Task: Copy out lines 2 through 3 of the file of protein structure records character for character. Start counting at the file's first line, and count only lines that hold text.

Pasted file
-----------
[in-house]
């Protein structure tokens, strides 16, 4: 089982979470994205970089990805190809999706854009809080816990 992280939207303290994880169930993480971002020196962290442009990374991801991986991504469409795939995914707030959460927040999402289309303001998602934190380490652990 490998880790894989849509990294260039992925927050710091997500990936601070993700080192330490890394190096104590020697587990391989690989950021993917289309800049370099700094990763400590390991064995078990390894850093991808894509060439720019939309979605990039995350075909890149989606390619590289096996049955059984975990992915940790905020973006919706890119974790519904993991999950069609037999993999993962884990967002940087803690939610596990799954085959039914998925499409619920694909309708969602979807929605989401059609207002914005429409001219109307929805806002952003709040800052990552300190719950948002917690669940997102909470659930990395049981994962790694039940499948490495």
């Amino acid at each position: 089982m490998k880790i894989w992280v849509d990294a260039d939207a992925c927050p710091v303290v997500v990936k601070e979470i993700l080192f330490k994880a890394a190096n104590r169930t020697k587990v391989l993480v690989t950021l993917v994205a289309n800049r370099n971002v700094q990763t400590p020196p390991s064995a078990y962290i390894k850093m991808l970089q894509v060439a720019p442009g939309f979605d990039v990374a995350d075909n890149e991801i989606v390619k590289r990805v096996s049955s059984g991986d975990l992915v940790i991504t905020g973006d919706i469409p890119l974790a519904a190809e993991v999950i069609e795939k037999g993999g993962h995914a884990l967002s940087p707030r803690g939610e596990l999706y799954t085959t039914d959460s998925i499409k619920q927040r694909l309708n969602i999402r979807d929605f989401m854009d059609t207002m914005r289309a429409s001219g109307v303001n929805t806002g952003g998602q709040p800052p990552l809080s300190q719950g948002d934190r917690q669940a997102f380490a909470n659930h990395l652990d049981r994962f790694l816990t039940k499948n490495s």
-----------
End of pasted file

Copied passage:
């Protein structure tokens, strides 16, 4: 089982979470994205970089990805190809999706854009809080816990 992280939207303290994880169930993480971002020196962290442009990374991801991986991504469409795939995914707030959460927040999402289309303001998602934190380490652990 490998880790894989849509990294260039992925927050710091997500990936601070993700080192330490890394190096104590020697587990391989690989950021993917289309800049370099700094990763400590390991064995078990390894850093991808894509060439720019939309979605990039995350075909890149989606390619590289096996049955059984975990992915940790905020973006919706890119974790519904993991999950069609037999993999993962884990967002940087803690939610596990799954085959039914998925499409619920694909309708969602979807929605989401059609207002914005429409001219109307929805806002952003709040800052990552300190719950948002917690669940997102909470659930990395049981994962790694039940499948490495």
């Amino acid at each position: 089982m490998k880790i894989w992280v849509d990294a260039d939207a992925c927050p710091v303290v997500v990936k601070e979470i993700l080192f330490k994880a890394a190096n104590r169930t020697k587990v391989l993480v690989t950021l993917v994205a289309n800049r370099n971002v700094q990763t400590p020196p390991s064995a078990y962290i390894k850093m991808l970089q894509v060439a720019p442009g939309f979605d990039v990374a995350d075909n890149e991801i989606v390619k590289r990805v096996s049955s059984g991986d975990l992915v940790i991504t905020g973006d919706i469409p890119l974790a519904a190809e993991v999950i069609e795939k037999g993999g993962h995914a884990l967002s940087p707030r803690g939610e596990l999706y799954t085959t039914d959460s998925i499409k619920q927040r694909l309708n969602i999402r979807d929605f989401m854009d059609t207002m914005r289309a429409s001219g109307v303001n929805t806002g952003g998602q709040p800052p990552l809080s300190q719950g948002d934190r917690q669940a997102f380490a909470n659930h990395l652990d049981r994962f790694l816990t039940k499948n490495s």